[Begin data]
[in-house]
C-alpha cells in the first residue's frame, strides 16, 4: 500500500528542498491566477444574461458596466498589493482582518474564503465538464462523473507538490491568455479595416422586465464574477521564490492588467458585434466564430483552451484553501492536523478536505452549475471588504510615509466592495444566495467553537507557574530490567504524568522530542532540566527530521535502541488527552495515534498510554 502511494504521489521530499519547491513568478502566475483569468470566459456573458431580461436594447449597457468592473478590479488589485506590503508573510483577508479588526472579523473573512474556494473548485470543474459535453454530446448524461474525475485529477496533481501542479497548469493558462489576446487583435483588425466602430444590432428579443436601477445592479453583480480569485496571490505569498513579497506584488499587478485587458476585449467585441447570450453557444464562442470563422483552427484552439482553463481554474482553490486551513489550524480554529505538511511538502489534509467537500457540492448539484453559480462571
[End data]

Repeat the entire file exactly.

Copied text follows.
[in-house]
C-alpha cells in the first residue's frame, strides 16, 4: 500500500528542498491566477444574461458596466498589493482582518474564503465538464462523473507538490491568455479595416422586465464574477521564490492588467458585434466564430483552451484553501492536523478536505452549475471588504510615509466592495444566495467553537507557574530490567504524568522530542532540566527530521535502541488527552495515534498510554 502511494504521489521530499519547491513568478502566475483569468470566459456573458431580461436594447449597457468592473478590479488589485506590503508573510483577508479588526472579523473573512474556494473548485470543474459535453454530446448524461474525475485529477496533481501542479497548469493558462489576446487583435483588425466602430444590432428579443436601477445592479453583480480569485496571490505569498513579497506584488499587478485587458476585449467585441447570450453557444464562442470563422483552427484552439482553463481554474482553490486551513489550524480554529505538511511538502489534509467537500457540492448539484453559480462571